Earlier this year, I broke the fifth metatarsal of my right foot. It was just a crack, and it mended itself nicely. I've already stowed in the back of a closet what I've come to call my "first cane," and soon I'll resume running.
But I learned some things from this experience — things that apply to more of life than just breaking a bone in your foot. Here are four insights that might help people who lead teams or manage projects.
- When you sense trouble, pay attention
- For a week before my foot finally gave out, it hurt. I ignored it. I should have seen a doctor. I didn't, and the bone finally cracked.
- It's a lot easier to stay out of trouble than to get out of trouble. When you notice signs of trouble in a project or in a team, find out what's going on. Don't let trouble simmer. It will only come to a boil. See "Some Things I've Learned Along the Way," Point Lookout for October 19, 2005.
- Ask for help
- I needed help for the little tasks in life that I normally do for myself. Some help came from friends and acquaintances; some came from paid services. But very little came without my seeking it or accepting that I needed it.
- It's OK to ask for help. It's OK to take your time, if you need to, when people around you are in a hurry. If you need something to get the job done, ask for it. See "Help for Asking for Help," Point Lookout for December 10, 2003, for more about asking for help.
- Some people might decline your request for help
- It's OK to
ask for help.
It's OK to
take your time.
- Some of the people I asked for help didn't provide it.
- Remember that when you ask for help, you're only asking, and the people you ask can decline, or offer something different from what you asked for. Prepare yourself for answers other than "yes." You might get a counter offer that could work, or you might get a flat "no." If that happens, you have to deal with that, too.
- Some help isn't help
- Some people, trying to help, actually make things more difficult. For instance, they hold open doors that stay open by themselves, and in doing so, they narrow the passageway.
- Know how to handle help that isn't really help. It might be necessary to explain why adding staff doesn't make the project go faster, or why some people are just the wrong people for the work to be done. Be clear.
Most important, remember that some help is difficult to repay. Real help requires that you know of a need, that the person in need agrees about the need, that you have permission to help, and that you be able to help. Those four factors must all be present, and if they aren't, you might not be able to return the favor. If you can return a favor, fine. But don't wait too long for the chance — "return" it to somebody else. Top Next Issue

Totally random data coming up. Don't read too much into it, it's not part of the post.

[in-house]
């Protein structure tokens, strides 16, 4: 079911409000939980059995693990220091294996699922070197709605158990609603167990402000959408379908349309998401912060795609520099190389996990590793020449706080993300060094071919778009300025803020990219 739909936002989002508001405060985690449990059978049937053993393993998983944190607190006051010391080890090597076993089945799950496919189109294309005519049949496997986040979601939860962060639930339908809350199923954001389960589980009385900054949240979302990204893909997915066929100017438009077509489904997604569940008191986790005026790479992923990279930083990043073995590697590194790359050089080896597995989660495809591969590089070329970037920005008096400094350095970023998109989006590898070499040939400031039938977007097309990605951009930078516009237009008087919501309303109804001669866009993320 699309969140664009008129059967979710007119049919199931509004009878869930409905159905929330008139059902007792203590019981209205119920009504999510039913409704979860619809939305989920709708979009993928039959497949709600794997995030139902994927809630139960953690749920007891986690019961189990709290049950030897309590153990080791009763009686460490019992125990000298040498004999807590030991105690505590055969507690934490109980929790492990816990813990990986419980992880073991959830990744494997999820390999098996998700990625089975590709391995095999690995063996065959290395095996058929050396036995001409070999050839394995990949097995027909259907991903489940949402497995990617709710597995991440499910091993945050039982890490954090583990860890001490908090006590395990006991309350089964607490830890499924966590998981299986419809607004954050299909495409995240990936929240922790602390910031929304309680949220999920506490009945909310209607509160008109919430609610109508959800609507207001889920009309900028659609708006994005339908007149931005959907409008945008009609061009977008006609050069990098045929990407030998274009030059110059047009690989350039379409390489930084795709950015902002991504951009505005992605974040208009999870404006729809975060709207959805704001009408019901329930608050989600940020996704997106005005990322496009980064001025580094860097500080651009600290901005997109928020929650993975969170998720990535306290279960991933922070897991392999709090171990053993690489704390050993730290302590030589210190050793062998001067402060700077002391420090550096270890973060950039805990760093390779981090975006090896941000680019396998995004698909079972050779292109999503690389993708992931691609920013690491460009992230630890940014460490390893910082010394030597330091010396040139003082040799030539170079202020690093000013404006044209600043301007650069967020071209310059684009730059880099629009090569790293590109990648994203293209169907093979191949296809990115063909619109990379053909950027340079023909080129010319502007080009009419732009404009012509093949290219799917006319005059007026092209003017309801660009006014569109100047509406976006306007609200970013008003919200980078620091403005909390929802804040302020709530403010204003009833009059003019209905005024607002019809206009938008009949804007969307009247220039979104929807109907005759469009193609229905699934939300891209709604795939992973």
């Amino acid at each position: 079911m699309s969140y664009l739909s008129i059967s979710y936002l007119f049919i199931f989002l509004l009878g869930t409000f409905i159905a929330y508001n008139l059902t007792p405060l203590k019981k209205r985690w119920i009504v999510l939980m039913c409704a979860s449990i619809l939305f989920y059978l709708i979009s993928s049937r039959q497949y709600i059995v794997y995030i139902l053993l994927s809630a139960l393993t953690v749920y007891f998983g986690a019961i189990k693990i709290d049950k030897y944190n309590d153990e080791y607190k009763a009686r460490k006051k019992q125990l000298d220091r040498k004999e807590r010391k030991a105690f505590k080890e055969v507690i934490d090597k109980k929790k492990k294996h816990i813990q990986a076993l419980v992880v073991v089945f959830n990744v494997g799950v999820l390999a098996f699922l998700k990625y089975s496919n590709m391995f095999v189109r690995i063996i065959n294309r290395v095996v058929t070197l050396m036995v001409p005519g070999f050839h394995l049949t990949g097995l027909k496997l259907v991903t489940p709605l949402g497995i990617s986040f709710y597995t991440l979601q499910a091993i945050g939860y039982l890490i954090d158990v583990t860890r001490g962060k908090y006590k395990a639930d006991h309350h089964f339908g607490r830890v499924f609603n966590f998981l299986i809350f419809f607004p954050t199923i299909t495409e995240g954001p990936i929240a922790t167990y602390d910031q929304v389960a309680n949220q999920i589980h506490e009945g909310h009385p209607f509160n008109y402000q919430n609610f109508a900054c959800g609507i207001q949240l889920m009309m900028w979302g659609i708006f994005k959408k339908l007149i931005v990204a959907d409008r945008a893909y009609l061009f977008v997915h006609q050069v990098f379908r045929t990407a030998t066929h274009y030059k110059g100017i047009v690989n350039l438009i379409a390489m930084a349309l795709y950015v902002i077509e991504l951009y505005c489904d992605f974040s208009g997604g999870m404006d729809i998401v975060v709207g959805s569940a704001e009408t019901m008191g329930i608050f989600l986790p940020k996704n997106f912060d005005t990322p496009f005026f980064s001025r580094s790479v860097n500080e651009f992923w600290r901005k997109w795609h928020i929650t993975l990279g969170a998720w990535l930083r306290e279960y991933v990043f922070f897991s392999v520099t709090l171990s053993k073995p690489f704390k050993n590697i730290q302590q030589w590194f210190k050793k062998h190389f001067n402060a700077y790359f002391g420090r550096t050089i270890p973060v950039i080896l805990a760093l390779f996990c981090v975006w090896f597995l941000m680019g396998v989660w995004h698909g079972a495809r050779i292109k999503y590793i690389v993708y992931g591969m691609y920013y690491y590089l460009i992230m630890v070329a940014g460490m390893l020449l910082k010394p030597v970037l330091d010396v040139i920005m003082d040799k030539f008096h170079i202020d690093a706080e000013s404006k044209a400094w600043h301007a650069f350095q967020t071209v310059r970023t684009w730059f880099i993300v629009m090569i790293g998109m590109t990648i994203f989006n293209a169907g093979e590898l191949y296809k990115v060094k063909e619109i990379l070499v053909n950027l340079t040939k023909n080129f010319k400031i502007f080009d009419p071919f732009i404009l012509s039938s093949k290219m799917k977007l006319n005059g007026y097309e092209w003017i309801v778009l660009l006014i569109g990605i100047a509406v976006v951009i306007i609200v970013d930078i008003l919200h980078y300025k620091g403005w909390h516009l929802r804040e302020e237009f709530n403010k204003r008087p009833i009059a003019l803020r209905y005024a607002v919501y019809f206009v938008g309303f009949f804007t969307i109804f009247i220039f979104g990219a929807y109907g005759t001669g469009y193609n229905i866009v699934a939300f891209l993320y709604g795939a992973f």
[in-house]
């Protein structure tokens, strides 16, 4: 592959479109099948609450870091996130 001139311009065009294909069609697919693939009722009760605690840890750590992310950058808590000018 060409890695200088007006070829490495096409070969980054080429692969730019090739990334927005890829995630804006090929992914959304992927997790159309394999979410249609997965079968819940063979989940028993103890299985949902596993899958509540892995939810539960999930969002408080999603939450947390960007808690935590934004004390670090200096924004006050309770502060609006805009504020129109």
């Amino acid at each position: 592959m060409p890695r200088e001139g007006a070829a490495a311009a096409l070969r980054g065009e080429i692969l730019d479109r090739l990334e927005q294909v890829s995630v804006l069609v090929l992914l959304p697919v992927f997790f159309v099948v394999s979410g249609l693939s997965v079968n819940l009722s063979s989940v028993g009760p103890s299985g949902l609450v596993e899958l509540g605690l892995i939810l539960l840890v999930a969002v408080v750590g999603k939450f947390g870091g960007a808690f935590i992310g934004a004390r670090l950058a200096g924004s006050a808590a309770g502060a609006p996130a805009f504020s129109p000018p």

For a fascinating exploration of returning help to somebody else, read Pay It Forward, by Catherine Ryan Hyde (Simon and Schuster, 2000) (Order from Amazon.com). Or see the film, with Kevin Spacey, Helen Hunt, and Haley Joel Osment, and directed by Mimi Leder (Order from Amazon.com).
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More articles on Personal, Team, and Organizational Effectiveness:
- When We Need a Little Help
- Sometimes we get in over our heads — too much work, work we don't understand, or even complex
politics. We can ask for help, but we often forget that we can. Even when we remember, we sometimes
hold back. Why is asking for help, or remembering that we can ask, so difficult? How can we make it easier?
- Changing the Subject: I
- Whether in small group discussions, large meetings, or chats between friends, changing the subject of
the conversation can be constructive, mischievous, frustrating, creative, tension relieving, necessary,
devious, or outright malicious. What techniques do we use to change the subject, and how can we cope
- Asking Clarifying Questions
- In a job interview, the interviewer asks you a question. You're unsure how to answer. You can blunder
ahead, or you can ask a clarifying question. What is a clarifying question, and when is it helpful to ask one?
- Team Risks
- Working in teams is necessary in most modern collaborations, but teamwork does carry risks. Here are
some risks worth mitigating.
- Why Sidebars Happen
- Sidebar conversations between meeting participants, conducted while someone else has the floor, are
a distracting form of disorder that can waste time and reduce meeting effectiveness. Why do sidebars happen?
Forthcoming issues of Point Lookout
- Coming February 21: The Ultimate Attribution Error at Work
- When we attribute the behavior of members of groups to some cause, either personal or situational, we tend to make systematic errors. Those errors can be expensive and avoidable. Available here and by RSS on February 21.
- And on February 28: Narcissistic Behavior at Work: I
- Briefly, when people exhibit narcissistic behavior they're engaging in activity that systematically places their own interests and welfare ahead of the interests and welfare of anyone or anything else. It's behavior that threatens the welfare of the organization and everyone employed there. Available here and by RSS on February 28.
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- The Power Affect: How We Express Our Personal Power
- Many people who possess real organizational power have a characteristic demeanor. It's the way they project their presence. I call this the power affect. Some people — call them power pretenders — adopt the power affect well before they attain significant organizational power. Unfortunately for their colleagues, and for their organizations, power pretenders can attain organizational power out of proportion to their merit or abilities. Understanding the power affect is therefore important for anyone who aims to attain power, or anyone who works with power pretenders. Read more about this program.